Twenty-three years ago fifty-six people attended an unassuming 1 day war gaming event held in Stratford Ontario. By 2001 the event had turned into an annual gaming staple for Southern Ontario, and made its first modest donation to a Canadian War Museum.
Two years later and the donations had multiplied by ten with some portion going to the Red Cross. This past weekend Hot Lead turned 23 with a whopping $23,519 raised for charity over its lifetime.
Luckily for me I was there to live it up!
I liken Hot Lead to a wine tasting tour. Ambitious attendees can sample up to 5 distinct war games over the course of the weekend. Each game is refereed, or game mastered. This lubricates the learning process. Games can be under way within moments of sitting down.
If I could assign an elementary-school-virtue-of-the-month to the event it would be 'Open Mindedness'. With the exception of a LOTR tournament being held at the back, and some enthusiastic Bolt Action players, attendees left their miniatures at home.
The venue was a Best Western. Great breakfast on site, dinner buffet, bar; couldn't get much more convenient.
There was also an efficiently run 'Buy & Sell' which was worth the price of admission alone.
Attendees sign up for games they want to play 1 hour before start time. This is great because it allows for a nice stroll through the hall to discover what looks interesting visually.
I arrived late enough on Saturday morning to miss the first sign-up. In the afternoon I landed myself a bolt action scrap. Ross and Jay had sprung up this "Snow Globe" table in a pinch.
They had only just met, Ross and Jay, but we were all excited for battle. Today it would be Fins vs Russians. The interesting story here is that the Finnish force is using two pieces of Russian armour scavenged from their enemy.
I'm not sure if it was on purpose, but our table was erected directly beside the beer lady.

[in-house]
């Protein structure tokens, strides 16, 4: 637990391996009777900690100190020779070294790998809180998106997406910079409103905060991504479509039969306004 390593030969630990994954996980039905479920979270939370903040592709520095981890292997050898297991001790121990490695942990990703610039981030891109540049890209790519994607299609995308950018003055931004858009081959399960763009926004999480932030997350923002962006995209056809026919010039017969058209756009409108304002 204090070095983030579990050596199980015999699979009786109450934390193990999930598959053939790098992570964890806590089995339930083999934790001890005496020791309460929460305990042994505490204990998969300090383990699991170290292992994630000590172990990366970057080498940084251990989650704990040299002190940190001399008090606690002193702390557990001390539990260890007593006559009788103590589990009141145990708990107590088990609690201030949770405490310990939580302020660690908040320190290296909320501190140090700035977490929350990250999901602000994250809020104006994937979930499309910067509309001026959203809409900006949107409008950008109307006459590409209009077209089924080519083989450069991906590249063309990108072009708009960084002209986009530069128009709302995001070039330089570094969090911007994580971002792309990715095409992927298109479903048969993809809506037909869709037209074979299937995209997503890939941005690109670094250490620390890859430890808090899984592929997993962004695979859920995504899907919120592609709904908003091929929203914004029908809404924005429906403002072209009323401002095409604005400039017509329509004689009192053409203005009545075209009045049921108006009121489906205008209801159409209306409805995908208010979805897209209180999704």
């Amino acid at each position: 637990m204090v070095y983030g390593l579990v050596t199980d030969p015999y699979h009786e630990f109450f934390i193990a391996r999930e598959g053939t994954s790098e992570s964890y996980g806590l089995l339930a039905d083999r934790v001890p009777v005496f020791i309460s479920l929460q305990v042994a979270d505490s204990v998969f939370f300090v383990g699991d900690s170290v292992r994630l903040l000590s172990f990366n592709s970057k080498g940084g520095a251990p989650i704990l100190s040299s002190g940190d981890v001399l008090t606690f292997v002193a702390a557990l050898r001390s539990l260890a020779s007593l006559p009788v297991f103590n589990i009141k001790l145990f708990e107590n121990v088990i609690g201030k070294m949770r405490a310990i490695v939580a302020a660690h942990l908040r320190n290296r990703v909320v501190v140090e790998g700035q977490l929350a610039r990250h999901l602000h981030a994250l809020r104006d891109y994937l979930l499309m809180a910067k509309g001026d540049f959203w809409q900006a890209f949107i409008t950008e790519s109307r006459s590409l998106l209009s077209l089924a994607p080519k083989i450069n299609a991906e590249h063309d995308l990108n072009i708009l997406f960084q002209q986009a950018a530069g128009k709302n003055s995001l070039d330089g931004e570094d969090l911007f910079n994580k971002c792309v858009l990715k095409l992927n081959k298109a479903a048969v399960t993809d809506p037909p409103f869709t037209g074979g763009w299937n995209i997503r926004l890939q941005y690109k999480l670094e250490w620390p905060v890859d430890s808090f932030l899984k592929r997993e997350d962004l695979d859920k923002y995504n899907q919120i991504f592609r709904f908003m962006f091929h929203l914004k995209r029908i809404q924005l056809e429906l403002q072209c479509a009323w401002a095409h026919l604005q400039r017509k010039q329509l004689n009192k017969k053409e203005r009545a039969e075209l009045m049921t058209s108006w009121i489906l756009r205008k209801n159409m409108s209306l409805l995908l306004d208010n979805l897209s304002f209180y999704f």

As we deployed our figures, Ross (my co-general), talked up a big game about his cavalry's performance in close quarters.
At the end of the first turn we decided to run our horsies directly up the center. The idea was to pick first dice in the following turn.
Unfortunately the Finnish pulled out the first 3 or so dice. Our gallant charge toward the enemy front-line was devastated by a failed pinning check. The Finnish did pull a victory out of this one. Good game to Ross, Jay and Greg!
When the final sign up of the day had opened I had peeped something in the hall.
"Flint & Feather is a tabletop game and range of quality miniatures designed to capture the excitement and colour of warfare in this era of dark forests and silvered waterways!"
The game utilized a fun card based combat system which allowed me to perform a miraculous come back (to tie the game). Otherwise it is very similar to other warband-campaign games (not a bad thing).
It turns out Flint & Feather can be a bit dicey, because Adam rolled over my warband in roughly (including learning time) 15 minutes.
I introduced myself earlier in the day when I spotted him stomping all over some dwarves with his beautifully painted Smaug.
Saturday ended with a game of 'Bear Trail', or something. If I could remember the name of the game I would link it because it was great fun. Midnight rolled around very quickly!
There were also some fantastic vendors present.
Here we see a barely middle-aged grognard shmoozing with the higher-ups of the event. He is game-mastering a customized version of 'Dead Mans Hand'; a spaghetti western mini-game from Great Escape Games.
It features an added Black-Jack game each round using a miniature deck of cards to determine turn order.
On the Sunday previous I was given the honour of play-testing this custom scenario. My gun-slinger ran through town terrorizing as he went. He recruited a journalist to follow into the dusty streets, and record his dastardly deeds. I proceeded to commit murder and gain 5 victory points.
This well crafted experience has opened my eyes to a new way of playing with miniatures. I will come back to this in the future.
I can't wait for next year!